P r o p e r t y T a x . c o m   b y    F I T Z G E R A L D   L A W   G R O U P

P R A C T I C E   L I M I T E D   T O   T H E   T A X A T I O N   O F   C O M M E R C I A L ,  I N D U S T R I A L  &  I N V E S T M E N T – G R A D E   R E A L   E S T A T E            

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Milwaukee assessments are out

MILWAUKEE — If you own  property in the City of Milwaukee, you might want to brace yourself. Property assessments get mailed out on Wednesday.

And when you slice open the envelope, you might see a bigger number than you were expecting – and that could mean a future tax increase.

A hot real estate market has values spiking across the country, and it’s the same here in Milwaukee.

It’s increasing in every city district, from a 10 percent jump on up to more than 30.

Rising Taxes, Plummeting Service

The Illinois pension crisis means that residents must pay high property levies while getting little in return.

Hilary Gowins
April 7, 2022
Economy, finance, and budgets

Patricia Hill, who grew up in Chicago’s Hyde Park neighborhood, achieved her dream of homeownership in 2003, when her family moved to the quiet Chicago suburb of Matteson. She raised two daughters in a two-story home she bought for $315,000. But by 2013, her annual property tax bill was $11,500, nearly driving her into foreclosure. By 2020, Hill had seen her annual payments lowered to $8,900 with a senior exemption, but the burden remains significant. “Everyone is in shock when I tell them the property taxes. They say it must be an error,” Hill says. It’s no error—just a byproduct of the state’s ongoing pension crisis.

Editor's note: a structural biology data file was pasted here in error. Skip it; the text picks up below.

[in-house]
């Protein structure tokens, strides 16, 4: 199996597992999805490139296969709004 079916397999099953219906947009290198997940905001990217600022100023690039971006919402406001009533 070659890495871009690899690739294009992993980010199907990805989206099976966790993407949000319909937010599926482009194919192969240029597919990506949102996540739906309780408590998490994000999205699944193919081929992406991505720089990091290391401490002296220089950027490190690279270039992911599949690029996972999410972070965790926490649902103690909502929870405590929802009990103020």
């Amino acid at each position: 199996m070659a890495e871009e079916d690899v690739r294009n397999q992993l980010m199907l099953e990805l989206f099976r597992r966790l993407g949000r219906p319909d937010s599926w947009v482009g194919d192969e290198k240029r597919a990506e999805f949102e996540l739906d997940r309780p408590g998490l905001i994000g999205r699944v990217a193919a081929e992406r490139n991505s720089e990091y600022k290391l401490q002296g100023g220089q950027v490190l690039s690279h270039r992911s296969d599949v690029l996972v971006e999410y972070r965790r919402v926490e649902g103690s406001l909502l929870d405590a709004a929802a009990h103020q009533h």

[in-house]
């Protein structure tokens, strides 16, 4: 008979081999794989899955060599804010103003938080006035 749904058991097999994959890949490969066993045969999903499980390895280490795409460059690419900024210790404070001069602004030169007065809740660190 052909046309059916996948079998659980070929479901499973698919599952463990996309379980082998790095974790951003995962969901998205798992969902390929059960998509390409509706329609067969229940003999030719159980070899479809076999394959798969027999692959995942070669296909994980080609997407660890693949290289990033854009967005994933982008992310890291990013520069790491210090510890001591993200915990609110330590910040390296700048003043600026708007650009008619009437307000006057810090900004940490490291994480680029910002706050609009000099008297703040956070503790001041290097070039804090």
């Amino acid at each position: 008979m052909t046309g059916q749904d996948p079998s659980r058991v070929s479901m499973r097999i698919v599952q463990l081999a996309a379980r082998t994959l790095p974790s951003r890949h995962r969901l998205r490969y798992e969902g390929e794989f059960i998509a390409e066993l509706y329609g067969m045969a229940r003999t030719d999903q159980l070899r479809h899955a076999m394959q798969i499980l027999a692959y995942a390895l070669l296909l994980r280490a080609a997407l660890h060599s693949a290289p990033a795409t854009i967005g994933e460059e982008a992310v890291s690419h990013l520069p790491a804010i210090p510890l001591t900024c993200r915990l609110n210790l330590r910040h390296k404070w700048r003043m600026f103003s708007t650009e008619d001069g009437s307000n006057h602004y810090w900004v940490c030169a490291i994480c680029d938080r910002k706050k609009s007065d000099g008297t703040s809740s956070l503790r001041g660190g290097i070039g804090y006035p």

Taxes have outpaced earnings for many homeowners here. While property taxes in Cook County jumped 99 percent between 2000 and 2019, wages in Cook County rose 57 percent during that period. Hill saw an increase in her home value during Covid, but housing prices in Illinois grew 11.4 percent in 2021 compared with an 18.4 percent average in other states. And throughout the pandemic, tax collections continued to rise: Cook County billed an extra $534 million in property taxes in 2021 despite federal relief.

The increased tax burden yields underfunded pensions, not better government service. Illinois’ pension crisis both occupies a growing share of state and local budgets and represents a $75 billion debt hole for local governments—which officials often fill with property tax increases. Each Matteson household owes nearly $16,000 in local pension debt, a tab that jumps to over $45,000 per household with state pension debt. These costs mean less money for roads and schools while driving residents to leave the state. Last year, Illinois recorded its eighth consecutive year of population decline, losing a record 113,776 residentsfrom July 2020 to July 2021, according to Census Bureau estimates.

For a closer look at the relationship between public pensions and property-tax growth, consider Chicago. In 2022, Chicago’s pension costs make up more than $2.3 billion of the city’s budget, or 21.4 percent of the city’s own source revenue. That’s more than the city’s entire property-tax levy of $1.7 billion this year. Yet residents get little for their money. Chicago recently ranked 141 out of 150 citiesfor municipal service quality. That’s no surprise: over the past decade, pension spending in Chicago increased 239 percent, while spending for city services increased only18 percent.